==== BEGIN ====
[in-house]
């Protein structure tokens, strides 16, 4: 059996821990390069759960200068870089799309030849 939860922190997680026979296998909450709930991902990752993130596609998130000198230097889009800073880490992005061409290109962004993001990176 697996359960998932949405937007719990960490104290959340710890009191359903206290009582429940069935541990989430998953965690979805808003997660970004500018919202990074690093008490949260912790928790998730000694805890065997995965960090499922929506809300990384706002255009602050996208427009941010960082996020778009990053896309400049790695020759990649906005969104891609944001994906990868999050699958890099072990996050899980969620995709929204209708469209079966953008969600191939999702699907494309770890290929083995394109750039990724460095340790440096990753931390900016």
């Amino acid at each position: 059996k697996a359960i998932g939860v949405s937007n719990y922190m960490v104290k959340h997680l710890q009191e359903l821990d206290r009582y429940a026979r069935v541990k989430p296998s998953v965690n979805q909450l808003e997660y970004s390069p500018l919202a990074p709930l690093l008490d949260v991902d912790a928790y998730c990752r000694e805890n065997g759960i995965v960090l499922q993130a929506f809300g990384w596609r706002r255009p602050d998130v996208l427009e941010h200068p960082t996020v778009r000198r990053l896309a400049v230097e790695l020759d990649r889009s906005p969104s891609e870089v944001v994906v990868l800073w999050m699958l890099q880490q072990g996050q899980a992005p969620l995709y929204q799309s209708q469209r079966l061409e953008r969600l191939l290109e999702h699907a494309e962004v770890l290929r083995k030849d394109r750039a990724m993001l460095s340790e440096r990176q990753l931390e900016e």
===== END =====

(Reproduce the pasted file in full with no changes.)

[in-house]
């Protein structure tokens, strides 16, 4: 059996821990390069759960200068870089799309030849 939860922190997680026979296998909450709930991902990752993130596609998130000198230097889009800073880490992005061409290109962004993001990176 697996359960998932949405937007719990960490104290959340710890009191359903206290009582429940069935541990989430998953965690979805808003997660970004500018919202990074690093008490949260912790928790998730000694805890065997995965960090499922929506809300990384706002255009602050996208427009941010960082996020778009990053896309400049790695020759990649906005969104891609944001994906990868999050699958890099072990996050899980969620995709929204209708469209079966953008969600191939999702699907494309770890290929083995394109750039990724460095340790440096990753931390900016």
């Amino acid at each position: 059996k697996a359960i998932g939860v949405s937007n719990y922190m960490v104290k959340h997680l710890q009191e359903l821990d206290r009582y429940a026979r069935v541990k989430p296998s998953v965690n979805q909450l808003e997660y970004s390069p500018l919202a990074p709930l690093l008490d949260v991902d912790a928790y998730c990752r000694e805890n065997g759960i995965v960090l499922q993130a929506f809300g990384w596609r706002r255009p602050d998130v996208l427009e941010h200068p960082t996020v778009r000198r990053l896309a400049v230097e790695l020759d990649r889009s906005p969104s891609e870089v944001v994906v990868l800073w999050m699958l890099q880490q072990g996050q899980a992005p969620l995709y929204q799309s209708q469209r079966l061409e953008r969600l191939l290109e999702h699907a494309e962004v770890l290929r083995k030849d394109r750039a990724m993001l460095s340790e440096r990176q990753l931390e900016e």